Chef Peter Wyss on the pairing of Indian wines with international food

Stepping into the cool confines of Ottimo Cucina Italiana at ITC Grand Chola is a blessed relief from the searing Chennai heat.

Through the open kitchen one can see Peter Wyss, who has been part of the luxurious Gstaad Palace in Switzerland for 41 years now. Chef Wyss is in India as part of a four-city tour organised by Four Seasons Wines to promote the pairing of Indian wines with international food. Ironically, Four Seasons Wines is not registered in Tamil Nadu due to state government regulations, and so the restaurant is not permitted to serve the home-grown wine.

Nevertheless, we sit down to lunch with Abhay Kewadkar, chief winemaker and director of Four Seasons Wines and Ajit Bangera, senior executive chef, ITC Grand Chola. Our meal begins with a refreshingly pink cocktail of re-carbonated white wine blended with lychee juice, pomegranate seeds and crushed ice. The cute little tartlets filled with Gruyère cheese, served as starters, are quite delicious. The salad that follows is pretty basic, greens and pine nuts, with tomato marmalade adding an interesting element.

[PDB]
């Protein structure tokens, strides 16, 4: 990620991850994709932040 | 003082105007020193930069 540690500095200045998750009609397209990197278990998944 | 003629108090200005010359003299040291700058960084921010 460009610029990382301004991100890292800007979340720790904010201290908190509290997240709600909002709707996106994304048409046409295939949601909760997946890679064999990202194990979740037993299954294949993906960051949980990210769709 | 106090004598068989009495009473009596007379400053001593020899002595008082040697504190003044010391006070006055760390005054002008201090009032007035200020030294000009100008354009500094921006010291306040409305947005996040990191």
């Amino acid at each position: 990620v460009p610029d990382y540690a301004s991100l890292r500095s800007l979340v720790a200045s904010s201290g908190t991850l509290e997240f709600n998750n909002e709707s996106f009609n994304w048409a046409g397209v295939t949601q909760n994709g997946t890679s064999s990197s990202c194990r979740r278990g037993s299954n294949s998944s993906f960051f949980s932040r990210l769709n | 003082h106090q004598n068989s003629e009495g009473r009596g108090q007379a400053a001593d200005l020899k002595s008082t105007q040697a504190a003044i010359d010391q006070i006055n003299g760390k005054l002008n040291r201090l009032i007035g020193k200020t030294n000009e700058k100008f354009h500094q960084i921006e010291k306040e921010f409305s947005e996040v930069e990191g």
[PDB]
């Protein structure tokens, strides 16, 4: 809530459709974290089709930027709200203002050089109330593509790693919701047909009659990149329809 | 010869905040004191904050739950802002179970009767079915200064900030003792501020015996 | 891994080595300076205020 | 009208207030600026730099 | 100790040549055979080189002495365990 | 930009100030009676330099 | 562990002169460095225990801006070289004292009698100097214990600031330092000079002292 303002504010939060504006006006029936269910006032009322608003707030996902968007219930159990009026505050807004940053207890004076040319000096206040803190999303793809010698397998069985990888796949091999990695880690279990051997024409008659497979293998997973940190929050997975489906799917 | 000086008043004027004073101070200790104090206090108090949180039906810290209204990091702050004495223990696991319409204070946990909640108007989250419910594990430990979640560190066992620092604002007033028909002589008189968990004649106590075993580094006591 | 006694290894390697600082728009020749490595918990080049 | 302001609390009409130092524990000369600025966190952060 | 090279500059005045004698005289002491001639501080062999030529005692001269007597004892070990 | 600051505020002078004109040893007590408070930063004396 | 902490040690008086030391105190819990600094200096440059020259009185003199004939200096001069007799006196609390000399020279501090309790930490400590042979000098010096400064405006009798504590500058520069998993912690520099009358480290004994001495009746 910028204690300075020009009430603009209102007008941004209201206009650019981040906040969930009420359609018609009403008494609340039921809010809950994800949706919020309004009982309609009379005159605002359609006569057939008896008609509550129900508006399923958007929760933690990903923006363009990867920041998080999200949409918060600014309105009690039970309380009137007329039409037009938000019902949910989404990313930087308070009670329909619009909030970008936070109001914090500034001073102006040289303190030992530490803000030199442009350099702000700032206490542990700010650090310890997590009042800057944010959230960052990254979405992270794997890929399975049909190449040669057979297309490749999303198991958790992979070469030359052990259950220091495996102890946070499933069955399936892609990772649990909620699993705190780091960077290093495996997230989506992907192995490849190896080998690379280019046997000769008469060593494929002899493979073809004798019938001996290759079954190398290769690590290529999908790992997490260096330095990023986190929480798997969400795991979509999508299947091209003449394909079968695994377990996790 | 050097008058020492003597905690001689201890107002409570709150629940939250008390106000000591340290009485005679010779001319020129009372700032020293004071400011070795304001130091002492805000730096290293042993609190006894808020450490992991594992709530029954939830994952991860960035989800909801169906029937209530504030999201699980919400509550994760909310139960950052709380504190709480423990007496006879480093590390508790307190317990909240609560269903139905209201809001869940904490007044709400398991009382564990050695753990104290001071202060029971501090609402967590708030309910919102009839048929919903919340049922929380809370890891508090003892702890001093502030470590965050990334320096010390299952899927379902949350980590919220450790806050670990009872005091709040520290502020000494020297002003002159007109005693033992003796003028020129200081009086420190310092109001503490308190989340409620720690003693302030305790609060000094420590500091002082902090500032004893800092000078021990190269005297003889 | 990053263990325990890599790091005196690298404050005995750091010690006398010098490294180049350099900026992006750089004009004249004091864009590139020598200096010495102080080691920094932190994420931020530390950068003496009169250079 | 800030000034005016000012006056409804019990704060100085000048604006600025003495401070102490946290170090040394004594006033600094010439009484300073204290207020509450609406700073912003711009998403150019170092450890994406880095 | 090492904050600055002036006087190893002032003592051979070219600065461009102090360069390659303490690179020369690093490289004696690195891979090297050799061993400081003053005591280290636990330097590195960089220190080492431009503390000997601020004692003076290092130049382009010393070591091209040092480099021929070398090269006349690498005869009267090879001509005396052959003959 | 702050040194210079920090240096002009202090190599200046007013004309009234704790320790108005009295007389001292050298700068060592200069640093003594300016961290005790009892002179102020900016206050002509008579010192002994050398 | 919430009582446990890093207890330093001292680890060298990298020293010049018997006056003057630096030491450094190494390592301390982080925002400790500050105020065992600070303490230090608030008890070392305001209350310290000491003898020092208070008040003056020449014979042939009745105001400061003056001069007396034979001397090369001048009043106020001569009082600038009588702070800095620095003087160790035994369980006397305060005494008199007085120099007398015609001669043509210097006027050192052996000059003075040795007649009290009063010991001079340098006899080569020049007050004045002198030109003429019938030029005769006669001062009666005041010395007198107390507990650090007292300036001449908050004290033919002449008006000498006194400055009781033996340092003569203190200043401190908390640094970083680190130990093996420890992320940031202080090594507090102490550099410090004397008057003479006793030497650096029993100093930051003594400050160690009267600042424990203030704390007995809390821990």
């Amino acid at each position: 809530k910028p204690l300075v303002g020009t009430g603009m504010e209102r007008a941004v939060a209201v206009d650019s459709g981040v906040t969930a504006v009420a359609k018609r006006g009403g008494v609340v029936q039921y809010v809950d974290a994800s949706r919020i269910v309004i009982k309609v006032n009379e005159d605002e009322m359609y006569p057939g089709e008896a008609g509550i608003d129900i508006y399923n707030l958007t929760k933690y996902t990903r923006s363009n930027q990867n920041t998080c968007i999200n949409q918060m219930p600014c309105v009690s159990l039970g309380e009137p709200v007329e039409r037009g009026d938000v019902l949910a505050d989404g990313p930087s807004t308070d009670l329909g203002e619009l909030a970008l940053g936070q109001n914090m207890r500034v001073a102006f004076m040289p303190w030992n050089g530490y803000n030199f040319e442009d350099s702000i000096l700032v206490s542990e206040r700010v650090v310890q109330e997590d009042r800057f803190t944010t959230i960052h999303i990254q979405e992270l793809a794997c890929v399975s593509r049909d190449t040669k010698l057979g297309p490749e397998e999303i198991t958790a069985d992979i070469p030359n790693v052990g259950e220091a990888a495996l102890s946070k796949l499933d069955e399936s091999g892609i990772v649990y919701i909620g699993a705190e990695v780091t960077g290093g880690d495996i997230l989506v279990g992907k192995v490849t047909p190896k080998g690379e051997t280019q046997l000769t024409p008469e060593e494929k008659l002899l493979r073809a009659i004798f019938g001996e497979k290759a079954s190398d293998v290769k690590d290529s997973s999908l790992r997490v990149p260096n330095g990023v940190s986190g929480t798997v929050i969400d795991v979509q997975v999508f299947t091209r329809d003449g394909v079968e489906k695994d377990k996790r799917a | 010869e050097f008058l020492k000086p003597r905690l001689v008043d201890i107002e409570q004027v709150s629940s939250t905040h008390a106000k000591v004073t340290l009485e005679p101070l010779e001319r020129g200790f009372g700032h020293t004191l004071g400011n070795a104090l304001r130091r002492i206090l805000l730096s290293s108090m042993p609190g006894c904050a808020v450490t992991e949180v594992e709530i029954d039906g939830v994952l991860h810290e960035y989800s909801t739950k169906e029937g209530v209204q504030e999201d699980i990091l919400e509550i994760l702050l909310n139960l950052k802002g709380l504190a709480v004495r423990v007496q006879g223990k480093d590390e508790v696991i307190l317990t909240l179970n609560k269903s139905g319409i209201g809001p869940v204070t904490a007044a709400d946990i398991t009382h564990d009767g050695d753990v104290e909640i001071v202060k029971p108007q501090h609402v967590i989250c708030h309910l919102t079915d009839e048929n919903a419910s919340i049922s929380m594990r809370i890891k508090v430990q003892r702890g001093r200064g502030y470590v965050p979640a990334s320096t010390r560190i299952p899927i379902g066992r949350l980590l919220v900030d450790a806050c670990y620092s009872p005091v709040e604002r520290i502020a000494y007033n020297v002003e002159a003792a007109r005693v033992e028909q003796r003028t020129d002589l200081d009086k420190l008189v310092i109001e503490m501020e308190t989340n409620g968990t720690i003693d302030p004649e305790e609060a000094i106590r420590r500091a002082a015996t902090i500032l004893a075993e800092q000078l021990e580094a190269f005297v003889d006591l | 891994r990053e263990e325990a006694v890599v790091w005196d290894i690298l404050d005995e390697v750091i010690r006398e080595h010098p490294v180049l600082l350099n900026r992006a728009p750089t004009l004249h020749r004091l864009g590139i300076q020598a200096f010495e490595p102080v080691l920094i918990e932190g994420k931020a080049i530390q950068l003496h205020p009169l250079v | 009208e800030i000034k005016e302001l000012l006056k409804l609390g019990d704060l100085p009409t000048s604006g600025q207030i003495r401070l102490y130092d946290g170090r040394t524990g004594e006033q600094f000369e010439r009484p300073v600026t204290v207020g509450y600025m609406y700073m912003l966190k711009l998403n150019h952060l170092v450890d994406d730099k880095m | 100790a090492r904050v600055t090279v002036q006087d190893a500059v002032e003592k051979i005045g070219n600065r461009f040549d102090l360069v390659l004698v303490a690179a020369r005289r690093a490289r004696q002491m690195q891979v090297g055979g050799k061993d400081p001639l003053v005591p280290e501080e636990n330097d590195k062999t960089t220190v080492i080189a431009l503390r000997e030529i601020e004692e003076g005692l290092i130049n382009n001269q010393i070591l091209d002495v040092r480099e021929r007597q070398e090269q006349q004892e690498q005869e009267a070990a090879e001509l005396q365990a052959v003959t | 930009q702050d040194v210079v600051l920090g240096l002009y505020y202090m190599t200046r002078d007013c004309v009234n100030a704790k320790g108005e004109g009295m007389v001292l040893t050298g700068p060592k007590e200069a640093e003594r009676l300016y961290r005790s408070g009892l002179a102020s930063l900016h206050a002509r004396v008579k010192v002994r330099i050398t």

Chef Wyss says, “What I liked about cooking here in India is that everything on the menu is seasonal. Back at Gstaad, we source ingredients like strawberries and mangoes from all around the world.” Hence, his Swiss version of risotto, which is thicker than its Italian counterpart, comes with a generous smattering of fresh, diced vegetables, topped with mountain cheese. It turns out to be a tad too salty and quite heavy. One can imagine savouring such a dish in a chalet on the Swiss Alps, but for Chennai’s muggy weather, it doesn’t do much.

A potato röschti topped with succulent grilled chicken and mushroom sauce follows. It’s excellent paired with a glass of red wine. Dessert, as they say, was truly the icing on the cake. A tart composed (there’s no better way to describe this creation) of melt-in-your-mouth puff pastry topped with sliced apples, caramel sauce and a scoop of vanilla bean ice cream is the highlight of the meal.

Chef Wyss says, “India could be making better wine than France in 20 to 50 years. There is a lot of competition and it takes time, but I believe it will happen.”

He then passes us some freshly-made macrons and delightful Lindt chocolate: what better way to end a feast.